WordPress 4.4 Beta 2

WordPress 4.4 Beta 2 is now available for download and testing. This is software still in development, so we don’t recommend that you run it on a production site. To get the beta, try the WordPress Beta Tester plugin (you’ll want “bleeding edge nightlies”). Or you can download the beta here (zip). For more of what’s new in version 4.4, check out […]

Seth Alling: Deploying a WordPress Site with Minimal Work

Cowboy code, FTP to a development server, work locally and FTP, work locally and push changes with version control. There are so many different environments available for developing and deploying WordPress sites that it can seem a little daunting, and figuring out how to make it all work is even more so. Explore the different ways to deploy a website from a local environment, and learn how you can exponentially reduce your deployment time with a few scripts.

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Davis Shaver: How We Keep Development Cool, Calm, and Collected

Like many in the WordPress world, I started as a cowboy coder. Editing .php files right on the FTP server? You betcha. This is a great way to develop – if you don’t mind potentially catastrophic fatal errors, and unhappy stakeholders.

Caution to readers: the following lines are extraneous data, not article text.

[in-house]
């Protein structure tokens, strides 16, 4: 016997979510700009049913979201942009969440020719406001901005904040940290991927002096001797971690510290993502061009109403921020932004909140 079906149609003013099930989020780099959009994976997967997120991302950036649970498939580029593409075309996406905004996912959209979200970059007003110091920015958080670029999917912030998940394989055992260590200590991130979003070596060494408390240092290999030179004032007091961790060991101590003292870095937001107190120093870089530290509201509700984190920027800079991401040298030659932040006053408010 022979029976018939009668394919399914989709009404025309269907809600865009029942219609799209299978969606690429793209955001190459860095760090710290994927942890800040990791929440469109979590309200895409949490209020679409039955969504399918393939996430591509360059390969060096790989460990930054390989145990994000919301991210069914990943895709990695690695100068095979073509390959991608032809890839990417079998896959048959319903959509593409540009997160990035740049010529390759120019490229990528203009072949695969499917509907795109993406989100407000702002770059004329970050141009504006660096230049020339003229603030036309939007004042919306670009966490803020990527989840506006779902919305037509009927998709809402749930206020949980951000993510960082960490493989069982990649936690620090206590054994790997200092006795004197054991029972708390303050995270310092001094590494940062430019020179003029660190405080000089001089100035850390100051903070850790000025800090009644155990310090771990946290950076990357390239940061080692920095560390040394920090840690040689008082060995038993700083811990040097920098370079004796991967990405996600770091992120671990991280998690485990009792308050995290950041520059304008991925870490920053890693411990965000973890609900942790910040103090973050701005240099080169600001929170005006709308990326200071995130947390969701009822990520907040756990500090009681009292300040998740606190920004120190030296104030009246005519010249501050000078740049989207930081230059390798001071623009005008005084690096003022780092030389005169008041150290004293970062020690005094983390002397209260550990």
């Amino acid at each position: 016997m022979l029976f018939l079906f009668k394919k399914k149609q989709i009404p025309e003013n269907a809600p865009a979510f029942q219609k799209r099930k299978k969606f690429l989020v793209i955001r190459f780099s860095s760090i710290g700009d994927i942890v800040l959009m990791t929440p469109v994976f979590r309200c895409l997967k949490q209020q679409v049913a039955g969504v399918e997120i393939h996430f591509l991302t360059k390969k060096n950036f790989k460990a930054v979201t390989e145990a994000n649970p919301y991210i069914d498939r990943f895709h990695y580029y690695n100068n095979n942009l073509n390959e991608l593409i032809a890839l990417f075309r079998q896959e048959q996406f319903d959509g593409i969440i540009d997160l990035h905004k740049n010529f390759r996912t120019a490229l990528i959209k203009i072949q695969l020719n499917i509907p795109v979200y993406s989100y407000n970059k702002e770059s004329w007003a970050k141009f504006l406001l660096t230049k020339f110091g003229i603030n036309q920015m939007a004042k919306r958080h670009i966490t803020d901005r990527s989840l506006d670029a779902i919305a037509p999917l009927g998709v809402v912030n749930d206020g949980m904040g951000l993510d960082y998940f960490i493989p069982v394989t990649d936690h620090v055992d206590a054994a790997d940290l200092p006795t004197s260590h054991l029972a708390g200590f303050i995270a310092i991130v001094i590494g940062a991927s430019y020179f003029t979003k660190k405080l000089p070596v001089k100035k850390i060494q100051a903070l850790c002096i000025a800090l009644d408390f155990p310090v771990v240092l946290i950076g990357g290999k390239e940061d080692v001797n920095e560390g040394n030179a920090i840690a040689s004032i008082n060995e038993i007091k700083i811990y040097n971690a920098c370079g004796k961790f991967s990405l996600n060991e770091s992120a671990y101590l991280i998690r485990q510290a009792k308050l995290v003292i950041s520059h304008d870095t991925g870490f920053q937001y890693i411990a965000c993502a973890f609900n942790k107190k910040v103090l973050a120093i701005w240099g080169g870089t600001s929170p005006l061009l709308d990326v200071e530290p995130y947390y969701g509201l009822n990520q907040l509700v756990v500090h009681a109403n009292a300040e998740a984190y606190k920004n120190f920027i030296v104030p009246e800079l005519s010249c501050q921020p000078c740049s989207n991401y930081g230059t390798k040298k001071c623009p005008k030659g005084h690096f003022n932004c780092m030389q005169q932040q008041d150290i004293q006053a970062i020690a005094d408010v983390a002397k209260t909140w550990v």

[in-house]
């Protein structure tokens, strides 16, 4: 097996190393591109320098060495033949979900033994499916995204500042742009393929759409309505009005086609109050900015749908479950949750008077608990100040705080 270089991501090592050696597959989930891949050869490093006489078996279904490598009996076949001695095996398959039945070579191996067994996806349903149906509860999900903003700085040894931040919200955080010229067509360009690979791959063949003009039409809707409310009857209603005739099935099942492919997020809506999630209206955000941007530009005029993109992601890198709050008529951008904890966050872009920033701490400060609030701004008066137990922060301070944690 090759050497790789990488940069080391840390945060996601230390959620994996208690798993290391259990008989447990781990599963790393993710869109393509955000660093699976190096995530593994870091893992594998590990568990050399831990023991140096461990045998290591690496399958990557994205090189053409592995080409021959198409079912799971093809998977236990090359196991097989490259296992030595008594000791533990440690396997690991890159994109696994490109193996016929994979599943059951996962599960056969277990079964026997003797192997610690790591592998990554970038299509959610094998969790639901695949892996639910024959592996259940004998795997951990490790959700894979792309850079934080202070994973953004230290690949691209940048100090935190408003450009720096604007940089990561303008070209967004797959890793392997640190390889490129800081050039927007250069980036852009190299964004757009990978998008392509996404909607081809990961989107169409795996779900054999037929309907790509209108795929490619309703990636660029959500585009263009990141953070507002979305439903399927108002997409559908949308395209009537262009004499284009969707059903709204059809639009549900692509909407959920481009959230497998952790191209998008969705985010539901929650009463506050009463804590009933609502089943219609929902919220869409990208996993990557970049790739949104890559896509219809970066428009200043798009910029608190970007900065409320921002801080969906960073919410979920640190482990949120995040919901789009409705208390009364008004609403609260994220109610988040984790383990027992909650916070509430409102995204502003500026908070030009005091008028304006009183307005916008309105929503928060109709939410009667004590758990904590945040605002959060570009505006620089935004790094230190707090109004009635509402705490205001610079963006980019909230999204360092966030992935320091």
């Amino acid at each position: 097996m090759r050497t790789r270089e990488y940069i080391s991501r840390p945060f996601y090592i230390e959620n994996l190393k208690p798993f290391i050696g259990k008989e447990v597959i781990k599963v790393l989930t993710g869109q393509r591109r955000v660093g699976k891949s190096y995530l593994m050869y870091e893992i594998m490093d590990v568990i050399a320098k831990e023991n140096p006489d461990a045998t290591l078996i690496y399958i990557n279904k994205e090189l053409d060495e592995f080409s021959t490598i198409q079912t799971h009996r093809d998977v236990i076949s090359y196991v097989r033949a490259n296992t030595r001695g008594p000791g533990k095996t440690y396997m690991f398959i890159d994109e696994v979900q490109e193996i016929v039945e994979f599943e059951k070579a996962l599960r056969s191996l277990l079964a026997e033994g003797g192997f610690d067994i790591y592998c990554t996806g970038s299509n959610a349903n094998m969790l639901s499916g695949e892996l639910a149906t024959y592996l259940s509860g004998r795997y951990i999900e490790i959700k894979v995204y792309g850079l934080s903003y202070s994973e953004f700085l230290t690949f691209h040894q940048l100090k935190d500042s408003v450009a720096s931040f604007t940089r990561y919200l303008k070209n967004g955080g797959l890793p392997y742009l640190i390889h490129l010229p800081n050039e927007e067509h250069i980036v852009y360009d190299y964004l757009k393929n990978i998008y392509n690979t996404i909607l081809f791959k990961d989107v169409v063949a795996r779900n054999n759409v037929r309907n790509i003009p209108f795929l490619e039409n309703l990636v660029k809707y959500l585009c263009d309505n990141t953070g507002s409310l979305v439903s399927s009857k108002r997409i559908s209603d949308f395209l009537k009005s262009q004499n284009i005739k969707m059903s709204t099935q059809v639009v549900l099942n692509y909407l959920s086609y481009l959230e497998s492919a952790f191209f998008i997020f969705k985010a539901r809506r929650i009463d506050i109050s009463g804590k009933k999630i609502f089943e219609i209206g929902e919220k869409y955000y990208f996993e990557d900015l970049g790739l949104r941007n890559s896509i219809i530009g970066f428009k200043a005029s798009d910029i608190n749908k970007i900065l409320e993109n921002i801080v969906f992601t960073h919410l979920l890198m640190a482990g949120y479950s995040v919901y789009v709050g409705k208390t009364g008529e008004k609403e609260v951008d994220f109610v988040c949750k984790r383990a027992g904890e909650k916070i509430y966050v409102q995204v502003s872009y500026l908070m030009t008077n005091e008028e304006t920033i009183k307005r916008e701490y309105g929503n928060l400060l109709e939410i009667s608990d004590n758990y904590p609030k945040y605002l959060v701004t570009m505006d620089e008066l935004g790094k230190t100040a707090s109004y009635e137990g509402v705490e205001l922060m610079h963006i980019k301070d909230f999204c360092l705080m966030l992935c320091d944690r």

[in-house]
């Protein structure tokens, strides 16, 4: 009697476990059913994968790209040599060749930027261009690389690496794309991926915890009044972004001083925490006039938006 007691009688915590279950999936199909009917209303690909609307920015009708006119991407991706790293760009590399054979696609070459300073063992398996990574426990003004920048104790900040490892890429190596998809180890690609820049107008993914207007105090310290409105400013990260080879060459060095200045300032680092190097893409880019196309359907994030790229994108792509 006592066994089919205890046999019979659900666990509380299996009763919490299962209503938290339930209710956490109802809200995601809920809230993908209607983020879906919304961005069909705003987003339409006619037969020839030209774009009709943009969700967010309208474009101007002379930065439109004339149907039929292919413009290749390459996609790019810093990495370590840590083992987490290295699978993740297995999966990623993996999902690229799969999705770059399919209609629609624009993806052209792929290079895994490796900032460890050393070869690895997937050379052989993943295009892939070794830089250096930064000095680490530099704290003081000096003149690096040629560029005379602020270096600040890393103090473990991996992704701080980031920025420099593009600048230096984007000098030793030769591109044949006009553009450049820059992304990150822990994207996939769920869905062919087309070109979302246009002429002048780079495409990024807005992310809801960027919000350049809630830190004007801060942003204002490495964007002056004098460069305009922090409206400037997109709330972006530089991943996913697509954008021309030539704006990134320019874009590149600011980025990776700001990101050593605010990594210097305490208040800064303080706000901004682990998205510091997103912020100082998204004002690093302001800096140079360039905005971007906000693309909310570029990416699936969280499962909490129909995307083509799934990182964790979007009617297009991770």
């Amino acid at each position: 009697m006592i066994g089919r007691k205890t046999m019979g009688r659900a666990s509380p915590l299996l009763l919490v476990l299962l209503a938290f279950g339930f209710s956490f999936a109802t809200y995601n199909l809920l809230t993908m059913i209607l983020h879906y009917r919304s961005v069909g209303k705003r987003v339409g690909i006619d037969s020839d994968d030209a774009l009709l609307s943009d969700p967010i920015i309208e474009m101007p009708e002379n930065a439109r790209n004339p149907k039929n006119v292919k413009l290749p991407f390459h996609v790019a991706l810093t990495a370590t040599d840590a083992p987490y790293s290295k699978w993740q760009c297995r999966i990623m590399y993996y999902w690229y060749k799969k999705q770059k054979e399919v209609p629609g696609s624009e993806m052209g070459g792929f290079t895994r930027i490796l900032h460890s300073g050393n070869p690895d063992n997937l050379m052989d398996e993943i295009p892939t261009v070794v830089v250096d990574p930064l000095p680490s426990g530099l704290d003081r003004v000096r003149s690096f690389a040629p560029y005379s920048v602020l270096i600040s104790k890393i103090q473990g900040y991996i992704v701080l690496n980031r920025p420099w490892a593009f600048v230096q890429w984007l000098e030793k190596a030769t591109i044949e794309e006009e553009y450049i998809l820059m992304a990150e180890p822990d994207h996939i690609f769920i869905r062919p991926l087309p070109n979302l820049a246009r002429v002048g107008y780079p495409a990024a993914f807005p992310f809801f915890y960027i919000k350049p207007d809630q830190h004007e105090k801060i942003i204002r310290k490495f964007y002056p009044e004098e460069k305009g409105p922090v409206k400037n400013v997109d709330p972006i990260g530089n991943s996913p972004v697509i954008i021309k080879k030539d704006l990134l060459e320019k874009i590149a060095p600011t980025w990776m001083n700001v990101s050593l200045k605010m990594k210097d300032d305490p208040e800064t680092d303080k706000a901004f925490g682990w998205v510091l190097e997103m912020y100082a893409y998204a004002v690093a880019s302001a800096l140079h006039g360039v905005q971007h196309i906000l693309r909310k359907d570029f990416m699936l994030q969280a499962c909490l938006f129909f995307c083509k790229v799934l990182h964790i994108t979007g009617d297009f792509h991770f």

I’ll share some strategies from our team at Fusion for integrating quality checks into a WordPress-specific product development process, plus some tips on keeping it fun.

This talk will introduce you to the following concepts (including easy steps you can take to followup):
– Product requirements document (PRD)
– Github workflows and code review
– Linting
– Test-driven development (TDD)
– Hackdays and team culture

Reid Peifer: Reimagining Content Creation

While WordPress as a whole has evolved in amazing and powerful ways, the mechanics of content creation have stayed pretty static for years. Title field, TinyMCE Wysiwyg, metadata inputs, and a featured image. These elements have been our building blocks, all presented in a relatively unchanged WP admin experience. The future of WordPress is going to depend on how that experience evolves and grows to meet the needs of content creators.

We’re going to discuss the recent explosion of page builders, panels and modules, visual editors, customizers and front end editors. Lets take a look at the pros and cons. What does it mean for content creators, designers, and developers? Even better, lets talk about what the future holds. I’ll use specific examples of how we implemented modularized dynamic content and rich long form editorial creation on enterprise clients including Fortune 500 retailers and Ivy League institutions.

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